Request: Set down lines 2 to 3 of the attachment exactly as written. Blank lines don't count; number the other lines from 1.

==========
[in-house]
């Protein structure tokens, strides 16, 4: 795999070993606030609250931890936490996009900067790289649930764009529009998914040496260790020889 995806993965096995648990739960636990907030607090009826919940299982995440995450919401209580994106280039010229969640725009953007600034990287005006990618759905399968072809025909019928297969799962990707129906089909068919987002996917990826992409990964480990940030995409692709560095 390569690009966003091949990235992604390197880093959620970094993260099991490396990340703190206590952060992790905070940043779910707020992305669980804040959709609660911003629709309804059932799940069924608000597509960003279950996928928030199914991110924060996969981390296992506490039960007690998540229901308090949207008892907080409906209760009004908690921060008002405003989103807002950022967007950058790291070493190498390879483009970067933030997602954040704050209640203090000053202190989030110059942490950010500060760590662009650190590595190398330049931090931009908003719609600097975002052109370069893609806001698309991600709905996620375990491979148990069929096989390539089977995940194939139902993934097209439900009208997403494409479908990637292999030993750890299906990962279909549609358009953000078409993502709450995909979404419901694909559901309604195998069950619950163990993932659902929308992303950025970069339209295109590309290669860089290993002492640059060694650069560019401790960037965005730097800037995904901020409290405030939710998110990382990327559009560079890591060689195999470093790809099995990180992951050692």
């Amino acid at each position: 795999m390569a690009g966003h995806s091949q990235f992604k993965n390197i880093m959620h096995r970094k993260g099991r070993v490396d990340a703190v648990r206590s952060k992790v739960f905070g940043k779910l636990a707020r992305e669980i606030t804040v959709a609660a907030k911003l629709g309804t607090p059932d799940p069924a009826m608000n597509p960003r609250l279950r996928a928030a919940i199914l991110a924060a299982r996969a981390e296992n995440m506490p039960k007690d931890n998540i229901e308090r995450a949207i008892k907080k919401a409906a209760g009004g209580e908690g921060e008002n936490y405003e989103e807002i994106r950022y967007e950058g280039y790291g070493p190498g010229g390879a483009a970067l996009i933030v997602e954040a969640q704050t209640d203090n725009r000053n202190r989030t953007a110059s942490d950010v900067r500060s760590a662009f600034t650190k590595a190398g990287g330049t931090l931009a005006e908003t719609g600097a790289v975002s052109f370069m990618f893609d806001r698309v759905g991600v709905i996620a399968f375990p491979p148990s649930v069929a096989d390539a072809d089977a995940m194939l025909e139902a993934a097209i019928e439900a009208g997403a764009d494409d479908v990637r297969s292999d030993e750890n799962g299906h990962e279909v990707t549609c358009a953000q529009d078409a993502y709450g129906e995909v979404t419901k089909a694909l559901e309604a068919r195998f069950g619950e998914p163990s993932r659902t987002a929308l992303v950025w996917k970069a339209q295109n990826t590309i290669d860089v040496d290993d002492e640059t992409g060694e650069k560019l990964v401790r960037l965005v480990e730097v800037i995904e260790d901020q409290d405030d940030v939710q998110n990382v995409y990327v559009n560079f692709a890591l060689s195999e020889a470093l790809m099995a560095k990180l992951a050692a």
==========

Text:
């Protein structure tokens, strides 16, 4: 795999070993606030609250931890936490996009900067790289649930764009529009998914040496260790020889 995806993965096995648990739960636990907030607090009826919940299982995440995450919401209580994106280039010229969640725009953007600034990287005006990618759905399968072809025909019928297969799962990707129906089909068919987002996917990826992409990964480990940030995409692709560095 390569690009966003091949990235992604390197880093959620970094993260099991490396990340703190206590952060992790905070940043779910707020992305669980804040959709609660911003629709309804059932799940069924608000597509960003279950996928928030199914991110924060996969981390296992506490039960007690998540229901308090949207008892907080409906209760009004908690921060008002405003989103807002950022967007950058790291070493190498390879483009970067933030997602954040704050209640203090000053202190989030110059942490950010500060760590662009650190590595190398330049931090931009908003719609600097975002052109370069893609806001698309991600709905996620375990491979148990069929096989390539089977995940194939139902993934097209439900009208997403494409479908990637292999030993750890299906990962279909549609358009953000078409993502709450995909979404419901694909559901309604195998069950619950163990993932659902929308992303950025970069339209295109590309290669860089290993002492640059060694650069560019401790960037965005730097800037995904901020409290405030939710998110990382990327559009560079890591060689195999470093790809099995990180992951050692």
């Amino acid at each position: 795999m390569a690009g966003h995806s091949q990235f992604k993965n390197i880093m959620h096995r970094k993260g099991r070993v490396d990340a703190v648990r206590s952060k992790v739960f905070g940043k779910l636990a707020r992305e669980i606030t804040v959709a609660a907030k911003l629709g309804t607090p059932d799940p069924a009826m608000n597509p960003r609250l279950r996928a928030a919940i199914l991110a924060a299982r996969a981390e296992n995440m506490p039960k007690d931890n998540i229901e308090r995450a949207i008892k907080k919401a409906a209760g009004g209580e908690g921060e008002n936490y405003e989103e807002i994106r950022y967007e950058g280039y790291g070493p190498g010229g390879a483009a970067l996009i933030v997602e954040a969640q704050t209640d203090n725009r000053n202190r989030t953007a110059s942490d950010v900067r500060s760590a662009f600034t650190k590595a190398g990287g330049t931090l931009a005006e908003t719609g600097a790289v975002s052109f370069m990618f893609d806001r698309v759905g991600v709905i996620a399968f375990p491979p148990s649930v069929a096989d390539a072809d089977a995940m194939l025909e139902a993934a097209i019928e439900a009208g997403a764009d494409d479908v990637r297969s292999d030993e750890n799962g299906h990962e279909v990707t549609c358009a953000q529009d078409a993502y709450g129906e995909v979404t419901k089909a694909l559901e309604a068919r195998f069950g619950e998914p163990s993932r659902t987002a929308l992303v950025w996917k970069a339209q295109n990826t590309i290669d860089v040496d290993d002492e640059t992409g060694e650069k560019l990964v401790r960037l965005v480990e730097v800037i995904e260790d901020q409290d405030d940030v939710q998110n990382v995409y990327v559009n560079f692709a890591l060689s195999e020889a470093l790809m099995a560095k990180l992951a050692a």